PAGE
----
Anthomancy, floriography or floromancy is divination by flowers or plants, including their colors, petals, time of planting, and where planted.


From Greek anthos, flower and manteia, 'prophecy'.

Modern forms

A modern word referring to the practice of plucking petals of a flower uttering alternately “She/he loves me” for one petal, and “She/he loves me not” for the next. Whichever statement the last petal coincides with gives the answer. However, most flowers have an odd number of petals so the outcome will result from the start of the sequence. Another omen that has survived to modern times is the gathering of flowers at Midsummer's Eve ; and the “good luck” commonly attributed to the finding of a four-leafed clover.


According to practitioners of floromancy, flowers are said to respond to a sympathetic or hostile environment and are affected by electric shocks. Professor Jagadish Chandra Bose of Calcutta's Presidency College experimented with the effects of electrical currents on plants around the turn of the century and was convinced that plants possess a life-force or soul.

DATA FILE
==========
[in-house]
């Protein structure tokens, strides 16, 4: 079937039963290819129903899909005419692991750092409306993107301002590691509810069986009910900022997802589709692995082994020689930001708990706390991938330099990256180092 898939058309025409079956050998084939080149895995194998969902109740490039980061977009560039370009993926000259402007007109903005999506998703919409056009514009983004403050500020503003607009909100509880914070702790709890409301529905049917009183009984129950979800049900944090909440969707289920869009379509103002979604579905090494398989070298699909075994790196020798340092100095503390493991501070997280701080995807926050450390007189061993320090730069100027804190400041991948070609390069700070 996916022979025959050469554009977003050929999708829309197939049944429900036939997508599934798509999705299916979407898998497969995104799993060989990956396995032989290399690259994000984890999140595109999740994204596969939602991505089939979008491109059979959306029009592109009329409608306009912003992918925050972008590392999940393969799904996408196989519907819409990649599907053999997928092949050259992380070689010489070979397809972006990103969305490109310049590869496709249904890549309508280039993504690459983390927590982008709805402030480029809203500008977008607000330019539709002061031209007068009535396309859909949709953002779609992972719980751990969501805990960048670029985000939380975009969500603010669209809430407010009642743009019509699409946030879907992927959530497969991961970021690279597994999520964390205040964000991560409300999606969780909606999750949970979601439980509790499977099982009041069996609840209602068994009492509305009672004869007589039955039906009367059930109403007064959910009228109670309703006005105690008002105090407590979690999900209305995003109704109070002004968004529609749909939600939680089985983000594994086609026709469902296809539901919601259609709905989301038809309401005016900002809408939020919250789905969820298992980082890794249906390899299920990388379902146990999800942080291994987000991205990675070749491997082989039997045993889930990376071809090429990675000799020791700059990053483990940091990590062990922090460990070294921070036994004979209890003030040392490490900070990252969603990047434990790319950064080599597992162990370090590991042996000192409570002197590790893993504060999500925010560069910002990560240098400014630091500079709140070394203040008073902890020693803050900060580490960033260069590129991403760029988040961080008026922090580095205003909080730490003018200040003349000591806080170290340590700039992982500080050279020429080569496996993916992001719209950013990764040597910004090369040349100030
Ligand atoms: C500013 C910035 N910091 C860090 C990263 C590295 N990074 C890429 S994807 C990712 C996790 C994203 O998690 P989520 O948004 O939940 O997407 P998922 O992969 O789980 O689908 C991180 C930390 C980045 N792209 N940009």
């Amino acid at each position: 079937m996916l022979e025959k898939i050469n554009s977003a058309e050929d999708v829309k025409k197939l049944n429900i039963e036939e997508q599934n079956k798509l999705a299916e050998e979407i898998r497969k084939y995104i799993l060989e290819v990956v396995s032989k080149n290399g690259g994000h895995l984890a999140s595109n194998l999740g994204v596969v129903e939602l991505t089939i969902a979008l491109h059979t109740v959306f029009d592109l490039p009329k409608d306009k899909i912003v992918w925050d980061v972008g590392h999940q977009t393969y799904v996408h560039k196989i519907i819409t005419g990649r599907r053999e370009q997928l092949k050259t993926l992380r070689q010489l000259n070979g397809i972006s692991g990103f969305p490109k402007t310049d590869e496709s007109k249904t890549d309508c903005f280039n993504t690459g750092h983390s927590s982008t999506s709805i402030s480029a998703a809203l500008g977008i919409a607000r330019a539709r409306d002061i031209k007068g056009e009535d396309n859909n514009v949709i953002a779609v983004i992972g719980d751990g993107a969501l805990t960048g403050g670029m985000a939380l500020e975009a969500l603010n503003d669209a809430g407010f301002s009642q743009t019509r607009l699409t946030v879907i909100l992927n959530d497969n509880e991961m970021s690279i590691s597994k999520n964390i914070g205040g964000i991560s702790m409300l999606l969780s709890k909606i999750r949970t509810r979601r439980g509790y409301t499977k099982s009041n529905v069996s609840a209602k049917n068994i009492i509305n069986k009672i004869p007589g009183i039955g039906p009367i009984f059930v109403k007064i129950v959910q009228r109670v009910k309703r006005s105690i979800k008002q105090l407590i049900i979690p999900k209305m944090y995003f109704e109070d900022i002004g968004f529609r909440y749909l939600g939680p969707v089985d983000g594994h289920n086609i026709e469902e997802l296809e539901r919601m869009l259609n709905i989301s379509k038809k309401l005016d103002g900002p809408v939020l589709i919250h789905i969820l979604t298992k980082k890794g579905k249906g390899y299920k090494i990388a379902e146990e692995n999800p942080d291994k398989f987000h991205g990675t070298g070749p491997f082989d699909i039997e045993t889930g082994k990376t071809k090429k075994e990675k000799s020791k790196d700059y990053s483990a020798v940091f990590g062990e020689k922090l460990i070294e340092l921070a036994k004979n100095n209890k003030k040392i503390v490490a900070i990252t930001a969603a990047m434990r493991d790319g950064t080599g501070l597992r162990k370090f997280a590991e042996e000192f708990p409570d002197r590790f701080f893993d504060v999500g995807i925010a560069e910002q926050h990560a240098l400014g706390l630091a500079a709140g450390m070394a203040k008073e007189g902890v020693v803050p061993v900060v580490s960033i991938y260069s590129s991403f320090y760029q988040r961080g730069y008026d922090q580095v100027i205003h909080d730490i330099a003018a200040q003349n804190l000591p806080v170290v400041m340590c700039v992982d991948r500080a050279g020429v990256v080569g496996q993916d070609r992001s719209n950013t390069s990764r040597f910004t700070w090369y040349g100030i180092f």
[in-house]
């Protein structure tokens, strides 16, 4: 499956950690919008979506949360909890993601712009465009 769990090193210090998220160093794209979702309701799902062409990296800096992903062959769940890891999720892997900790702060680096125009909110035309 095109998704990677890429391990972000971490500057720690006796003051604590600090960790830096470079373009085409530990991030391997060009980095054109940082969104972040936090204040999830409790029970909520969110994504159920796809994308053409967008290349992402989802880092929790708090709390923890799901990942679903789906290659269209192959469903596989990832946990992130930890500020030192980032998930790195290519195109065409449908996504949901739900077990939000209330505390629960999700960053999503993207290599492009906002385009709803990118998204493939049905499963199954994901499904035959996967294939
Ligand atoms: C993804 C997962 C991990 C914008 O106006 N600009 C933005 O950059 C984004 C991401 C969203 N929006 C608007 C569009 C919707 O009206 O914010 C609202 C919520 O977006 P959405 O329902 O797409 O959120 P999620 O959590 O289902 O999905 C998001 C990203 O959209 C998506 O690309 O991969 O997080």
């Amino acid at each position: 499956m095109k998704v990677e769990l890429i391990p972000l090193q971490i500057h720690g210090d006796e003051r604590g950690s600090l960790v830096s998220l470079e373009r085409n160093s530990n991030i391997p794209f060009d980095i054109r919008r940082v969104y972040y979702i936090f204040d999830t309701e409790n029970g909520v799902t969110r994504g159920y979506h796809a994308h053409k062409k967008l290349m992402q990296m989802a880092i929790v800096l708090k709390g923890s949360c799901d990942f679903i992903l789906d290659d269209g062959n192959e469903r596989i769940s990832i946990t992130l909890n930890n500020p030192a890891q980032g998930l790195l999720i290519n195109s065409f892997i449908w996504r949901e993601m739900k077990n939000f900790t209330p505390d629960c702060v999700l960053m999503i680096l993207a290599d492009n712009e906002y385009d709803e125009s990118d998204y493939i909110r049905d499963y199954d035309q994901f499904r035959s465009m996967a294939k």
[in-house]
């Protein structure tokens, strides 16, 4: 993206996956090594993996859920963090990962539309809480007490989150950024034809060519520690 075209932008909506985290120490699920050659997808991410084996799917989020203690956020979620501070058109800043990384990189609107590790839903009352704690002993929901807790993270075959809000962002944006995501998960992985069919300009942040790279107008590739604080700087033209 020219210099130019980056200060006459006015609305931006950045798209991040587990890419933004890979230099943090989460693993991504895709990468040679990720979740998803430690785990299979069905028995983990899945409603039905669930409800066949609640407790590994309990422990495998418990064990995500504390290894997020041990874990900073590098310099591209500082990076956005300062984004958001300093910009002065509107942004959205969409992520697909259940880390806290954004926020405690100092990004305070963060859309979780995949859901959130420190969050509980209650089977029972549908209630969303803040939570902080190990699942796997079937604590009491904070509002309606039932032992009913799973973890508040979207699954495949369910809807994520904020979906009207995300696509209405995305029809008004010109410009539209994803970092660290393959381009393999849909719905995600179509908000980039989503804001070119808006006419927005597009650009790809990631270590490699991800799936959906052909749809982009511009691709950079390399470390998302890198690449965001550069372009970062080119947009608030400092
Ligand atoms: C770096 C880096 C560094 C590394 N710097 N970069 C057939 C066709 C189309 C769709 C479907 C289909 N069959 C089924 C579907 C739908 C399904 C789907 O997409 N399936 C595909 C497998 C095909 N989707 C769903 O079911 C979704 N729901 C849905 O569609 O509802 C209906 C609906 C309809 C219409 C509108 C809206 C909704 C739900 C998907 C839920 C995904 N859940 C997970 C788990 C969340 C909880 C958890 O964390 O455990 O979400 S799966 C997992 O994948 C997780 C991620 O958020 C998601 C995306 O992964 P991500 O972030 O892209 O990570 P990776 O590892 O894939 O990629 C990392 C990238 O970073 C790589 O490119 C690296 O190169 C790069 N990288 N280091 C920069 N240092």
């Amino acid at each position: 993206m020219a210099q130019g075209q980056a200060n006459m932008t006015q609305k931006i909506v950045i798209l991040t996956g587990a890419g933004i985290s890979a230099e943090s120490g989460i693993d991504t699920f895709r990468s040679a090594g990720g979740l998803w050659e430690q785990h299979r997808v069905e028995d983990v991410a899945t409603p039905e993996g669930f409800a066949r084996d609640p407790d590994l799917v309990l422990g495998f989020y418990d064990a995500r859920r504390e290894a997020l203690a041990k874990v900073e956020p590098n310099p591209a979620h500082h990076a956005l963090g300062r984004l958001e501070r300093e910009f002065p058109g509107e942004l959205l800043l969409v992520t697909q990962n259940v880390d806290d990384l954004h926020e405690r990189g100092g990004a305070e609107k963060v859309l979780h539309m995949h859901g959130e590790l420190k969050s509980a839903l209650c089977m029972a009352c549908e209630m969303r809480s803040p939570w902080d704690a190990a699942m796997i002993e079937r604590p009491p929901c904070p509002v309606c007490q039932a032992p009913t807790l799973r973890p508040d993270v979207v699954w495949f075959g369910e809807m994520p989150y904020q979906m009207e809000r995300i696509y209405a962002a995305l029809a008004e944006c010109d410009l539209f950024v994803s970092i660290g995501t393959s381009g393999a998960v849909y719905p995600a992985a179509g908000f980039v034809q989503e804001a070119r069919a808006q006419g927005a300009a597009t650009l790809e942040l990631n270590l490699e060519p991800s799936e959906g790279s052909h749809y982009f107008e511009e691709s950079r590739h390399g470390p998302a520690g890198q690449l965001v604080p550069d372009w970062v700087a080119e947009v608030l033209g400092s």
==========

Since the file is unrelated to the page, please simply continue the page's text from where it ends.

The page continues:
The most recent proponent of floromancy is American lie-detector specialist Cleve Backster, who wired three philodendrons to galvanometers on different occasions to see how the plants respond to nearby trauma. Backster monitored the plants as he placed a brine shrimp in boiling water nearby, resulting in its instant death. Backster's galvanometer reading showed significantly higher electrical resistance when the brine shrimps were being killed, than on other occasions – suggesting that the plants were responding “emotionally” to the traumas occurring nearby. Unfortunately, attempts to reduplicate Backster's experimental results have so far proved unsuccessful.

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